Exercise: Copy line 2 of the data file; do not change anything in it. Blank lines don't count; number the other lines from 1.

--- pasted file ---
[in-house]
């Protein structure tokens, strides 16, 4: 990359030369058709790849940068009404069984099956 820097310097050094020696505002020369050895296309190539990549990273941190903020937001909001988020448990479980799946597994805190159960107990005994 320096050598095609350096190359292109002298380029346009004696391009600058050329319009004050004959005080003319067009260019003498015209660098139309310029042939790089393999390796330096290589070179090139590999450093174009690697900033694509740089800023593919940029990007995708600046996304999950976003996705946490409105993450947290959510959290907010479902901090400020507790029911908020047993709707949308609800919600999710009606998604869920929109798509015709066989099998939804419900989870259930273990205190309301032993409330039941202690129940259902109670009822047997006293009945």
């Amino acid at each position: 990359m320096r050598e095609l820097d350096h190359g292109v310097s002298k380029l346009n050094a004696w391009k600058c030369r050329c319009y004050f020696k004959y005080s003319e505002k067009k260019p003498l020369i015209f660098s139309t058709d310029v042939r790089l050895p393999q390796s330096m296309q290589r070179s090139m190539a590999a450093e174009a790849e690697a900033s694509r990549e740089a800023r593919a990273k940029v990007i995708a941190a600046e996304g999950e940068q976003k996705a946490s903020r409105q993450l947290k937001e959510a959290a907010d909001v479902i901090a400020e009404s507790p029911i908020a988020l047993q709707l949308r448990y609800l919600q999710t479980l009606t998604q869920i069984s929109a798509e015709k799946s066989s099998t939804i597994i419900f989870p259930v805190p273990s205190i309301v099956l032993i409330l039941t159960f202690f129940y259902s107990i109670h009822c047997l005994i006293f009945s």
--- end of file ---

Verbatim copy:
């Protein structure tokens, strides 16, 4: 990359030369058709790849940068009404069984099956 820097310097050094020696505002020369050895296309190539990549990273941190903020937001909001988020448990479980799946597994805190159960107990005994 320096050598095609350096190359292109002298380029346009004696391009600058050329319009004050004959005080003319067009260019003498015209660098139309310029042939790089393999390796330096290589070179090139590999450093174009690697900033694509740089800023593919940029990007995708600046996304999950976003996705946490409105993450947290959510959290907010479902901090400020507790029911908020047993709707949308609800919600999710009606998604869920929109798509015709066989099998939804419900989870259930273990205190309301032993409330039941202690129940259902109670009822047997006293009945």